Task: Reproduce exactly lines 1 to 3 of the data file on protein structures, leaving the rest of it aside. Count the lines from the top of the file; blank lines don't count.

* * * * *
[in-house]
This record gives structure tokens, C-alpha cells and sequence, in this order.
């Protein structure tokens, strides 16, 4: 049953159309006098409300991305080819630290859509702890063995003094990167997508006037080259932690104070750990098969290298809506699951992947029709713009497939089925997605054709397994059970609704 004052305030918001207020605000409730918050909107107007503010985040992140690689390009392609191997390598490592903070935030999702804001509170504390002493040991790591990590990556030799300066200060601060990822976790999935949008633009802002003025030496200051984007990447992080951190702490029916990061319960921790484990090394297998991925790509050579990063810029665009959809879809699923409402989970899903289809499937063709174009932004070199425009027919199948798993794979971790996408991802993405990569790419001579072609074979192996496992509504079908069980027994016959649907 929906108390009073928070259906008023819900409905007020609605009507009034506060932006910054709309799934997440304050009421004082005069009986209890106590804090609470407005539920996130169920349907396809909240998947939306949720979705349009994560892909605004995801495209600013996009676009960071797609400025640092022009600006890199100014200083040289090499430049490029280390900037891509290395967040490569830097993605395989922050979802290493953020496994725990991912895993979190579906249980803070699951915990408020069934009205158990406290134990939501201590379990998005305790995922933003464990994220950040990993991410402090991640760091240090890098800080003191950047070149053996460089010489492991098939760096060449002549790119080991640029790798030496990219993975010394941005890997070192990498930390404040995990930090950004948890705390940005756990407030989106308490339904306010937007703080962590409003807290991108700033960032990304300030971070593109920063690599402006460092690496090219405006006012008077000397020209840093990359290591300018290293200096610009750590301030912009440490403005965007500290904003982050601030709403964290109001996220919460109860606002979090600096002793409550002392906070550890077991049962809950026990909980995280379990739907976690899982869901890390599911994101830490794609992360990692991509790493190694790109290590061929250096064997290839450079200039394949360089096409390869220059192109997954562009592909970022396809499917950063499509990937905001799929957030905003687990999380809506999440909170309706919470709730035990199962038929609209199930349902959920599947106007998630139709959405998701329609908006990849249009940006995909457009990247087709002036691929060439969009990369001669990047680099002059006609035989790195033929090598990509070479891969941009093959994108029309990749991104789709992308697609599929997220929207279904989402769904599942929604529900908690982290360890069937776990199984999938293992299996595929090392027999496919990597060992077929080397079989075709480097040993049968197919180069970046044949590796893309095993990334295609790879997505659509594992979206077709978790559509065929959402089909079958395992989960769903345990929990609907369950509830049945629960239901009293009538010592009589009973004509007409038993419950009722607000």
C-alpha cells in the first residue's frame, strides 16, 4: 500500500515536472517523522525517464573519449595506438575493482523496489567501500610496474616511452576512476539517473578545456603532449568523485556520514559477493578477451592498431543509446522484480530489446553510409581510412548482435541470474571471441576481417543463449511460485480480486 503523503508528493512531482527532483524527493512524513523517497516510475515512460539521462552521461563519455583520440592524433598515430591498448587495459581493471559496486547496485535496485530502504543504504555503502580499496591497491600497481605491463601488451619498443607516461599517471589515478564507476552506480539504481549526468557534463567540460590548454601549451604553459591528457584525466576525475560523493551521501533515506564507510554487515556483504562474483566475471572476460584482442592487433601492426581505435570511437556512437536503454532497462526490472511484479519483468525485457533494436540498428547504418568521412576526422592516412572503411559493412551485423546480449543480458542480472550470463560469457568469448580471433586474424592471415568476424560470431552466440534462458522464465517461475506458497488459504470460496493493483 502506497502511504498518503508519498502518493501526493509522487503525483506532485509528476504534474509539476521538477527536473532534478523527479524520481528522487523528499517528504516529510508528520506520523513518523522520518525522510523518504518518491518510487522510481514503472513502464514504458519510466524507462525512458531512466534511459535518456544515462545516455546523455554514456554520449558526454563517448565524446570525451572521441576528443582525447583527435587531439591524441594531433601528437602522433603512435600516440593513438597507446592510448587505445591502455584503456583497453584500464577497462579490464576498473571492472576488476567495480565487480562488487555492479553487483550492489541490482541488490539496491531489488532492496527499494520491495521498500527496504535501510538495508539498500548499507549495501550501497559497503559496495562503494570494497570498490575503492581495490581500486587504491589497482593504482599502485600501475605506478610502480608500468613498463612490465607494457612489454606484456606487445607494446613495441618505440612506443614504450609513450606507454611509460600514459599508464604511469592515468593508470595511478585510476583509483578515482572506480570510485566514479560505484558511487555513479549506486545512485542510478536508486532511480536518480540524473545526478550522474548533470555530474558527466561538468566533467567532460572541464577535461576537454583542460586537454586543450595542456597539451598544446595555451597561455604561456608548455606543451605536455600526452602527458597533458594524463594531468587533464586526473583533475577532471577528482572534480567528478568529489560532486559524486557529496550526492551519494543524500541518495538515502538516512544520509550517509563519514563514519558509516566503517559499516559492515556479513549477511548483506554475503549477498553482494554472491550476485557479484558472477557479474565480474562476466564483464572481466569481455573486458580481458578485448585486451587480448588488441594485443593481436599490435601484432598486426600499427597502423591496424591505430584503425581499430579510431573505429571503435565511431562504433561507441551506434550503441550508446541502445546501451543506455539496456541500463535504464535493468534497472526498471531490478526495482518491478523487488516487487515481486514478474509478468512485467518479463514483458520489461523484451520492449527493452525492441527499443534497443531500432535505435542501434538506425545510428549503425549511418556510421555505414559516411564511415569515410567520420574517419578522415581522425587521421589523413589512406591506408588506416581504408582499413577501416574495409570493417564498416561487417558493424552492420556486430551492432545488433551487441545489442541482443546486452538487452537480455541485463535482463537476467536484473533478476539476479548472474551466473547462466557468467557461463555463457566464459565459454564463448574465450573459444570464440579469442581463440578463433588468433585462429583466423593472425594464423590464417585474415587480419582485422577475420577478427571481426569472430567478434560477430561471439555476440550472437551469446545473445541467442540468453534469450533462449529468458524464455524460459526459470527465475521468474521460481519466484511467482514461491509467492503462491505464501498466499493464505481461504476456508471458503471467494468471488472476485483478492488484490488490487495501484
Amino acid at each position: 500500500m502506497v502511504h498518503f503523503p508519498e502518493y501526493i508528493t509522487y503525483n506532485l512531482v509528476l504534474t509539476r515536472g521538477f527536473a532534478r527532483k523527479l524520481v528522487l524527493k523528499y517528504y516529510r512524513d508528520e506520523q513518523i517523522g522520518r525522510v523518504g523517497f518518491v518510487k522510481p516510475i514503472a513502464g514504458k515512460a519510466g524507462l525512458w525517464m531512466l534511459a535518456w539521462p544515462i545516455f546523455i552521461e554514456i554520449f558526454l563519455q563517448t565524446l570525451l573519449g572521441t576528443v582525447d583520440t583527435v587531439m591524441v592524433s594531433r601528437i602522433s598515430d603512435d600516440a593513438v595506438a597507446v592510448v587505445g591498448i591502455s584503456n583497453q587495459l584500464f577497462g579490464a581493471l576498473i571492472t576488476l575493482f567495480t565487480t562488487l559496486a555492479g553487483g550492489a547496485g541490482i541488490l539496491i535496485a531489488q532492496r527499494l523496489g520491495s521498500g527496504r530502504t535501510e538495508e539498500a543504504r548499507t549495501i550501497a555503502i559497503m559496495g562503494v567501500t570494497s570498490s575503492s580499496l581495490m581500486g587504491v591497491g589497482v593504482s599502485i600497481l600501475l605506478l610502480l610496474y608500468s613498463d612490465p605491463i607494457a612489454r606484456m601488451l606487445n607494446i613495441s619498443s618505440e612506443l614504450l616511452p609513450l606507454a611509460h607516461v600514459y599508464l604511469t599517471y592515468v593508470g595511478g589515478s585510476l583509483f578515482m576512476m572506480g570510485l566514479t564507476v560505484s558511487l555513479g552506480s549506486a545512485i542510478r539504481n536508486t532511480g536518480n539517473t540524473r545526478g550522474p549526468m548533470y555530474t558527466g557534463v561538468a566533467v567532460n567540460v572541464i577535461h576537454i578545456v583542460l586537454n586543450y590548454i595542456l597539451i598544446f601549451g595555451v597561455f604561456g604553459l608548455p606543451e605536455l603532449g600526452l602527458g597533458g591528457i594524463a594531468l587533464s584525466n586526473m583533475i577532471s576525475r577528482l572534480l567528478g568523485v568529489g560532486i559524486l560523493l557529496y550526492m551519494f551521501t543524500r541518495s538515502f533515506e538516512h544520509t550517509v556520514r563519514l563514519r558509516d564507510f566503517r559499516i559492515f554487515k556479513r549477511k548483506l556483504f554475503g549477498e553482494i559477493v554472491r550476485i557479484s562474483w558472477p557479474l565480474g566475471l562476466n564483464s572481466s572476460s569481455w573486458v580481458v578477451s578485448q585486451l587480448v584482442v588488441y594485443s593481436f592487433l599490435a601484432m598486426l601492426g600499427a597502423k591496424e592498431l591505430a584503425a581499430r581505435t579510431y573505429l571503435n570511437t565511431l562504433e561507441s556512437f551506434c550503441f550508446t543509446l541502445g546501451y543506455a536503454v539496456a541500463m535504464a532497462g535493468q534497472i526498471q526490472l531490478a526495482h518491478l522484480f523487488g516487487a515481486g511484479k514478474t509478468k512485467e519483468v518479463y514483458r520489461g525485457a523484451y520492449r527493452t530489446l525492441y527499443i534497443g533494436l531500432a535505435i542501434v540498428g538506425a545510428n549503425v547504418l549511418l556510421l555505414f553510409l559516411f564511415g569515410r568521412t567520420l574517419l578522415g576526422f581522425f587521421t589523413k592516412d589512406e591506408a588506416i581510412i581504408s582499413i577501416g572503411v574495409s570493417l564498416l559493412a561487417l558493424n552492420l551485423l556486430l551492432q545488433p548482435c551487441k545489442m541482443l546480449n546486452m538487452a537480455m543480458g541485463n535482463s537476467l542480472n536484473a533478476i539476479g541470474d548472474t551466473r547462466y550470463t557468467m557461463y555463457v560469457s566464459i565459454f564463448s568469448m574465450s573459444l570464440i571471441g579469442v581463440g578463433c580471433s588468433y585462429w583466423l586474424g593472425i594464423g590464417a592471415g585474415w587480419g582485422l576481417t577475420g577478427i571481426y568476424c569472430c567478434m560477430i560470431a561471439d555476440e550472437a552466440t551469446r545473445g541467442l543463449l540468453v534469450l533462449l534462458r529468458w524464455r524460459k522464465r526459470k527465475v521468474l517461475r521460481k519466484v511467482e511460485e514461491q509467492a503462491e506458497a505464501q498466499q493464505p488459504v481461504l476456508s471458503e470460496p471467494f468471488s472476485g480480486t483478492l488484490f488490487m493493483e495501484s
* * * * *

[in-house]
This record gives structure tokens, C-alpha cells and sequence, in this order.
């Protein structure tokens, strides 16, 4: 049953159309006098409300991305080819630290859509702890063995003094990167997508006037080259932690104070750990098969290298809506699951992947029709713009497939089925997605054709397994059970609704 004052305030918001207020605000409730918050909107107007503010985040992140690689390009392609191997390598490592903070935030999702804001509170504390002493040991790591990590990556030799300066200060601060990822976790999935949008633009802002003025030496200051984007990447992080951190702490029916990061319960921790484990090394297998991925790509050579990063810029665009959809879809699923409402989970899903289809499937063709174009932004070199425009027919199948798993794979971790996408991802993405990569790419001579072609074979192996496992509504079908069980027994016959649907 929906108390009073928070259906008023819900409905007020609605009507009034506060932006910054709309799934997440304050009421004082005069009986209890106590804090609470407005539920996130169920349907396809909240998947939306949720979705349009994560892909605004995801495209600013996009676009960071797609400025640092022009600006890199100014200083040289090499430049490029280390900037891509290395967040490569830097993605395989922050979802290493953020496994725990991912895993979190579906249980803070699951915990408020069934009205158990406290134990939501201590379990998005305790995922933003464990994220950040990993991410402090991640760091240090890098800080003191950047070149053996460089010489492991098939760096060449002549790119080991640029790798030496990219993975010394941005890997070192990498930390404040995990930090950004948890705390940005756990407030989106308490339904306010937007703080962590409003807290991108700033960032990304300030971070593109920063690599402006460092690496090219405006006012008077000397020209840093990359290591300018290293200096610009750590301030912009440490403005965007500290904003982050601030709403964290109001996220919460109860606002979090600096002793409550002392906070550890077991049962809950026990909980995280379990739907976690899982869901890390599911994101830490794609992360990692991509790493190694790109290590061929250096064997290839450079200039394949360089096409390869220059192109997954562009592909970022396809499917950063499509990937905001799929957030905003687990999380809506999440909170309706919470709730035990199962038929609209199930349902959920599947106007998630139709959405998701329609908006990849249009940006995909457009990247087709002036691929060439969009990369001669990047680099002059006609035989790195033929090598990509070479891969941009093959994108029309990749991104789709992308697609599929997220929207279904989402769904599942929604529900908690982290360890069937776990199984999938293992299996595929090392027999496919990597060992077929080397079989075709480097040993049968197919180069970046044949590796893309095993990334295609790879997505659509594992979206077709978790559509065929959402089909079958395992989960769903345990929990609907369950509830049945629960239901009293009538010592009589009973004509007409038993419950009722607000």